In this video Grant discusses how the Linux GUI works and introduces several of the most popular Linux Desktop Environments.
- [Narrator] With Linux, the Graphical Interface is just a set of applications running on the OS. This means we can change out the Graphical Interface and use a different one if we wish. On Linux, a system called X Windows provides the ability to have a GUI, including Mouse pointer, Keyboard, and Screens. On top of X Windows will be a GUI Toolkit, usually GTK+ or Qt. The Window Manager and Desktop Environment use the Toolkit to create the windows, launchers, toolbars, and menus. It's also important to note that all applications work on all desktops.
Choosing one desktop doesn't exclude using applications from another. However, applications for KDE might not look native on GNOME desktop and vice versa. There are many reasons why different desktop environments exist. Perhaps one desktop environment uses less memory, or another is designed for a touch interface. It's important for us to find the desktop environment that fits our needs. Desktops may also include extra applications, including Word processors, Spreadsheets, Application launchers, Configuration tools, and more.
In this course, we will be using CentOS 7 Linux. The only officially supported desktops are GNOME 3 and KDE 4.10, both of which will install. Even though only two desktops are officially supported, we can install other desktop environments by adding third-party software repositories. Let's begin by talking about GNOME 3 as it's the default desktop on CentOS 7. GNOME 3 is part of the GNU project, is stable, and has a fairly unique way of working. Overview mode was introduced with GNOME 3 and is a paradigm shift in workflow.
GNOME doesn't even include an application menu by default and instead relies on going to overview mode and typing the application's name. It does have an icon dock for starting common applications. GNOME applications use the GDK 3 windowing toolkit. The other officially supported desktop is KDE Plasma Workspaces, which is a more Windows-like desktop environment with a traditional application menu. Some call KDE the most powerful desktop on Linux and for multiple reasons.
It has a semantic search solution and Activities. Activities allow a user to switch between configurations quickly. KDE uses the Qt toolkit, spelled Q-T, setting KDE applications apart from most other desktops. The next few desktop environments are not officially supported in CentOS, and as such we need to add third-party software repositories to install them. MATE may be the most popular third-party desktop for CentOS 7. This is because it is essentially GNOME 2.
Some users didn't like the drastic changes made in GNOME 3, so they forked the old code and renamed it MATE. MATE is a simpler desktop with a traditional workflow. MATE uses the GTK+ 2 toolkit. One of the problems with MATE is that it uses the older GTK+ 2 libraries. Some developers were concerned that these libraries will become obsolete, so they set out to recreate GNOME 2 using newer GTK+ 3 libraries from GNOME 3. The name of this new desktop is Cinnamon.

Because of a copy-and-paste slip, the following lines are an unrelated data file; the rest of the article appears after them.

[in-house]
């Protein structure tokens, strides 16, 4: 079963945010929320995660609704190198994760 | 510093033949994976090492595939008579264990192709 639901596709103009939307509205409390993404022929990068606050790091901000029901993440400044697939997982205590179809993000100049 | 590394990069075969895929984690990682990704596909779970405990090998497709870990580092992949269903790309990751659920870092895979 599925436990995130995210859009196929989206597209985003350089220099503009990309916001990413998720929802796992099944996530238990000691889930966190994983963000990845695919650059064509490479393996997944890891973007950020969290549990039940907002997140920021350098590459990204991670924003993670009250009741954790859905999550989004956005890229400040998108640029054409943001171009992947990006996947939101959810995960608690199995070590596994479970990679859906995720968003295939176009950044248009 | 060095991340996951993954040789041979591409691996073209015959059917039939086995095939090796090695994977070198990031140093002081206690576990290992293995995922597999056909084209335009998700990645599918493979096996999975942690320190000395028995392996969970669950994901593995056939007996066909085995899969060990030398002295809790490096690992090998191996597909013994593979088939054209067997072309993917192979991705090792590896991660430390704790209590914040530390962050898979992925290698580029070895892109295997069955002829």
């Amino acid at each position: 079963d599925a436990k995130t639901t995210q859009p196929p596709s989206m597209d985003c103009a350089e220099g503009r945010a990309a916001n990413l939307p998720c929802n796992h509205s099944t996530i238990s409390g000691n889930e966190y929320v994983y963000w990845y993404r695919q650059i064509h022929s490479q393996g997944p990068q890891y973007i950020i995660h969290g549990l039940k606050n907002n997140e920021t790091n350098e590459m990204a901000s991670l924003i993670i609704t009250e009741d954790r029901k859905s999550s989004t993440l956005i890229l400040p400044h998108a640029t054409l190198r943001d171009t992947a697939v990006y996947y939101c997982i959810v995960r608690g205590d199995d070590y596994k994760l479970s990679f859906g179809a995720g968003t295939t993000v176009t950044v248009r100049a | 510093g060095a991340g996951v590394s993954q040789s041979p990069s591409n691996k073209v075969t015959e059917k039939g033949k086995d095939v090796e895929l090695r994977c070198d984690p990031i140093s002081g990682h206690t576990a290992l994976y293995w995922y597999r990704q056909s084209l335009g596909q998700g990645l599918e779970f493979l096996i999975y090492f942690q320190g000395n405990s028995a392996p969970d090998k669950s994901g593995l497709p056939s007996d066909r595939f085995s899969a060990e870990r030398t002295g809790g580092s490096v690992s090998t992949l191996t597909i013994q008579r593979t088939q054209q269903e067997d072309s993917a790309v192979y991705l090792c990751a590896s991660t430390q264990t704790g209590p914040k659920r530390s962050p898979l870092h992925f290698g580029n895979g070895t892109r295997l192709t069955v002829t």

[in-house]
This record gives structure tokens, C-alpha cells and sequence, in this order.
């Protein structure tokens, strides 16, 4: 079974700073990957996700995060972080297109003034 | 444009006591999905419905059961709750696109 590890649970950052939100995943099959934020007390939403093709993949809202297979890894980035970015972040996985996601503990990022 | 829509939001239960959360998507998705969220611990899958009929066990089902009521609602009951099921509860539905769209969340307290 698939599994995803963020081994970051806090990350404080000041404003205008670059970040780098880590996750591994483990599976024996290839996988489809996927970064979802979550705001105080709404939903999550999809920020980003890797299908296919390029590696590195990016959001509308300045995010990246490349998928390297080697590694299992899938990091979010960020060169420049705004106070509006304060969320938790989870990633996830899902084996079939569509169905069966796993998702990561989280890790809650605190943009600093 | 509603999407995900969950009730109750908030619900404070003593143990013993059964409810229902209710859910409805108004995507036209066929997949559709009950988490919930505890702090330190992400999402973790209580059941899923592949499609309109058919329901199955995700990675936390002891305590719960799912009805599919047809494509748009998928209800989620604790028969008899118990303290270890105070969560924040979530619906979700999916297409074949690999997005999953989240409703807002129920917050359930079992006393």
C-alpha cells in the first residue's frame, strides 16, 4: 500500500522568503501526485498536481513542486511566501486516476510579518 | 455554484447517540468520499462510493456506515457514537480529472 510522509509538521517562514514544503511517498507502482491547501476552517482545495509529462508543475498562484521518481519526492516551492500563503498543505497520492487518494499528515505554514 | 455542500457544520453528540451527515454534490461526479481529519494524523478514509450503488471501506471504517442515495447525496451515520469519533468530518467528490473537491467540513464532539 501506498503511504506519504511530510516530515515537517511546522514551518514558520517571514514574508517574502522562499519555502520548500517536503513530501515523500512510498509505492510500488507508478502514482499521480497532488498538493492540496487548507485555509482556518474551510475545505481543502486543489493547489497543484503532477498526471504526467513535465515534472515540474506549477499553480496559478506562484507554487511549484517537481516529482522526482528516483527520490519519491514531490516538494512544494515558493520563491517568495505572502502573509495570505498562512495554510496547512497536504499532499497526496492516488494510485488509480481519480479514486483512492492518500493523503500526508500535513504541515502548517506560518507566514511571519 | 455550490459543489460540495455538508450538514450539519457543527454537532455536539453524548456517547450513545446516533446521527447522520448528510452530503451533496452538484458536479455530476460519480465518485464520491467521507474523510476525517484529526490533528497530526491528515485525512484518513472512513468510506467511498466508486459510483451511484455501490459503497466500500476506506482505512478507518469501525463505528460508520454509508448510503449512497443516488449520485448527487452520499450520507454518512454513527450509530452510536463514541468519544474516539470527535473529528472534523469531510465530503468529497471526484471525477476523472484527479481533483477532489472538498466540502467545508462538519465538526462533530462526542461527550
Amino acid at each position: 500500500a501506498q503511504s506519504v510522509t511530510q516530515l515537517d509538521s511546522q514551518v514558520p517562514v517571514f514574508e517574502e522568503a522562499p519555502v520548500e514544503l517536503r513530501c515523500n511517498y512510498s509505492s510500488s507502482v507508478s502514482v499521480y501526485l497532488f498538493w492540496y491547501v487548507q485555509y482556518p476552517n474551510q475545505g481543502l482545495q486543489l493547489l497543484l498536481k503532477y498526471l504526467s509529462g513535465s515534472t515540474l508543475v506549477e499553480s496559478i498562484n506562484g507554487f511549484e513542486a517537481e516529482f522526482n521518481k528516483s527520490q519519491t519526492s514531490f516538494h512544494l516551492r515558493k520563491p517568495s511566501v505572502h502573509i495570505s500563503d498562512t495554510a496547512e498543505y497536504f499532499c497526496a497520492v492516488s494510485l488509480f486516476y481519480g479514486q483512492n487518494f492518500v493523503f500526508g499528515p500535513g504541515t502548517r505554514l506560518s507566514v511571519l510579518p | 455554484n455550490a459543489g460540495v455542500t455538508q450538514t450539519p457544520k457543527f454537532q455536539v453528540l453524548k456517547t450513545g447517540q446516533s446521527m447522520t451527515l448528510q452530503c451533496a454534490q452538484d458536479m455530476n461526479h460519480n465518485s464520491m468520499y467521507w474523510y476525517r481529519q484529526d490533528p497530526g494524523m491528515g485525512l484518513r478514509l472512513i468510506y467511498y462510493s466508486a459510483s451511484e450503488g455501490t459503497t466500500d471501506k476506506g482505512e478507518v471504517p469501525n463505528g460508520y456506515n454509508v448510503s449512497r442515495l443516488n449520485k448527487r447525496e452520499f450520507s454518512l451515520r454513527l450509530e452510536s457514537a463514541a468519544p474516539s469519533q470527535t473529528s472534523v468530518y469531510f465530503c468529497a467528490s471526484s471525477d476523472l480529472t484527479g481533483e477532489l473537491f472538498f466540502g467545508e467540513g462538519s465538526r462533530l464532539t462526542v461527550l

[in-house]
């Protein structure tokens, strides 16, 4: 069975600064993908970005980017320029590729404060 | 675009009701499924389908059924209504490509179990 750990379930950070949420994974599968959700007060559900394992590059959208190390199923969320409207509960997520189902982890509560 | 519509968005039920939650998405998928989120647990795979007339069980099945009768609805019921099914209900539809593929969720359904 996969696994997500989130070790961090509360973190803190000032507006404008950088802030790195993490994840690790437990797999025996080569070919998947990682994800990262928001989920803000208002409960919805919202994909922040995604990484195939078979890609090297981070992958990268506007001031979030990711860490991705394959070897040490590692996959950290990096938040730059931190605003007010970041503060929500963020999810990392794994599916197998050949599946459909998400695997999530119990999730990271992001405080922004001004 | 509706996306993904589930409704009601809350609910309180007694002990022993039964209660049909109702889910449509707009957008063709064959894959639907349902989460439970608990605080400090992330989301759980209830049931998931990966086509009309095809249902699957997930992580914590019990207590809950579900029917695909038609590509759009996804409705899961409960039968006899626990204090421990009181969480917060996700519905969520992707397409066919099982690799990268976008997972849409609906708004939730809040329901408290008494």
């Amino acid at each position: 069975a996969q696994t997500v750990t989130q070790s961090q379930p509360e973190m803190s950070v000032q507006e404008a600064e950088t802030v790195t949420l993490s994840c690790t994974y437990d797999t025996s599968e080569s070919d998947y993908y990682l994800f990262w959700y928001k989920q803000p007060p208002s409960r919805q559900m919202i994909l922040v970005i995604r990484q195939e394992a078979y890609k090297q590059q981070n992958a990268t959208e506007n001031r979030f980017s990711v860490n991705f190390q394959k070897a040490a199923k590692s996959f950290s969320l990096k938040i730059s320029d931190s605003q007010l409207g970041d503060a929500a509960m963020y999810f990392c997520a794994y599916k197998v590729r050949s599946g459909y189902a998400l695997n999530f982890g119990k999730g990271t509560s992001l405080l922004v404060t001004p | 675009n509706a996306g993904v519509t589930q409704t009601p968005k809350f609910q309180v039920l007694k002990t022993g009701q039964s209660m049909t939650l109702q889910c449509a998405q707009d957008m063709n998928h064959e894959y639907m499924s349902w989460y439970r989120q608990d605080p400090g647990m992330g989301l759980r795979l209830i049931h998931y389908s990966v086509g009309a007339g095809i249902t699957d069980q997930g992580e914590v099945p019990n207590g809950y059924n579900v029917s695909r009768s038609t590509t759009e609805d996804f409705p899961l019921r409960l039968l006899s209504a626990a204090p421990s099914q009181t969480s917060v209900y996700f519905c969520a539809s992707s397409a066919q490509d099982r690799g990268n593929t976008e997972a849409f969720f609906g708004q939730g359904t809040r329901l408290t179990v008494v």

It was created by the Linux Mint distribution to provide a modern alternative to GNOME 3, but with a more traditional workflow including an application dock and application menu. The last desktop environment we'll look at is Xfce. Xfce has a traditional workflow with an application menu. Its main claim to fame is that it uses less memory and CPU cycles than the other desktops that have more features. These are not the only desktop environments available for Linux, but are the easiest to install in CentOS 7.
Due to the sheer size of each desktop environment, we will be creating linked clones of our base CentOS 7 virtual machine for each desktop and VirtualBox. When we're done, we will have multiple CentOS 7 VMs running different desktop environments. We're using linked clones because they don't initially take up any additional disk space. I hope this gives you some insight into the different desktop environments for Linux. Later in the course, we'll install each one and learn the basics.
Note: The topics below map to elements of the Essential Commands section of the Linux Foundation Certified System Administrator exam. Learn more about LFCS certification at https://training.linuxfoundation.org/certification/lfcs.
- Installing GUI desktop environments: GNOME, KDE, MATE, and more
- Preparing your virtual machine for remote access
- Installing and configuring VNC, RDP, and X2Go
- Choosing a terminal and shell
- Accessing the Linux CLI